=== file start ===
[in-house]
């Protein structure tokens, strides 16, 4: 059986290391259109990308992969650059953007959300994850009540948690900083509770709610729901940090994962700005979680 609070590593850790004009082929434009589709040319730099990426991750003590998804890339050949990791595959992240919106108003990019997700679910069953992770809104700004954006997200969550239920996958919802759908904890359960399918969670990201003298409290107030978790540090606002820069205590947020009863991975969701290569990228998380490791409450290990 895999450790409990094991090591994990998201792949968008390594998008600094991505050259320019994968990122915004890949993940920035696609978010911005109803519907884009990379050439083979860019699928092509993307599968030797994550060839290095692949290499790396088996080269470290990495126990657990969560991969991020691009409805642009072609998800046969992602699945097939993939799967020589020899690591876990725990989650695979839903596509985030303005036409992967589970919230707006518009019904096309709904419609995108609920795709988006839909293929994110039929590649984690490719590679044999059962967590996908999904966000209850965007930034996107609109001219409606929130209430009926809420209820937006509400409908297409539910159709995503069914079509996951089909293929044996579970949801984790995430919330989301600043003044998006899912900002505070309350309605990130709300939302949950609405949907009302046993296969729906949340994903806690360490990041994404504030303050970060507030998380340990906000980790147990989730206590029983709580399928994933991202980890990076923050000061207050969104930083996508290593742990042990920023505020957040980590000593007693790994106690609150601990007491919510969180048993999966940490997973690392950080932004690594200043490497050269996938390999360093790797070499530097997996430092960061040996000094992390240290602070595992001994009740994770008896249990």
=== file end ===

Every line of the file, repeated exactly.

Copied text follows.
[in-house]
């Protein structure tokens, strides 16, 4: 059986290391259109990308992969650059953007959300994850009540948690900083509770709610729901940090994962700005979680 609070590593850790004009082929434009589709040319730099990426991750003590998804890339050949990791595959992240919106108003990019997700679910069953992770809104700004954006997200969550239920996958919802759908904890359960399918969670990201003298409290107030978790540090606002820069205590947020009863991975969701290569990228998380490791409450290990 895999450790409990094991090591994990998201792949968008390594998008600094991505050259320019994968990122915004890949993940920035696609978010911005109803519907884009990379050439083979860019699928092509993307599968030797994550060839290095692949290499790396088996080269470290990495126990657990969560991969991020691009409805642009072609998800046969992602699945097939993939799967020589020899690591876990725990989650695979839903596509985030303005036409992967589970919230707006518009019904096309709904419609995108609920795709988006839909293929994110039929590649984690490719590679044999059962967590996908999904966000209850965007930034996107609109001219409606929130209430009926809420209820937006509400409908297409539910159709995503069914079509996951089909293929044996579970949801984790995430919330989301600043003044998006899912900002505070309350309605990130709300939302949950609405949907009302046993296969729906949340994903806690360490990041994404504030303050970060507030998380340990906000980790147990989730206590029983709580399928994933991202980890990076923050000061207050969104930083996508290593742990042990920023505020957040980590000593007693790994106690609150601990007491919510969180048993999966940490997973690392950080932004690594200043490497050269996938390999360093790797070499530097997996430092960061040996000094992390240290602070595992001994009740994770008896249990």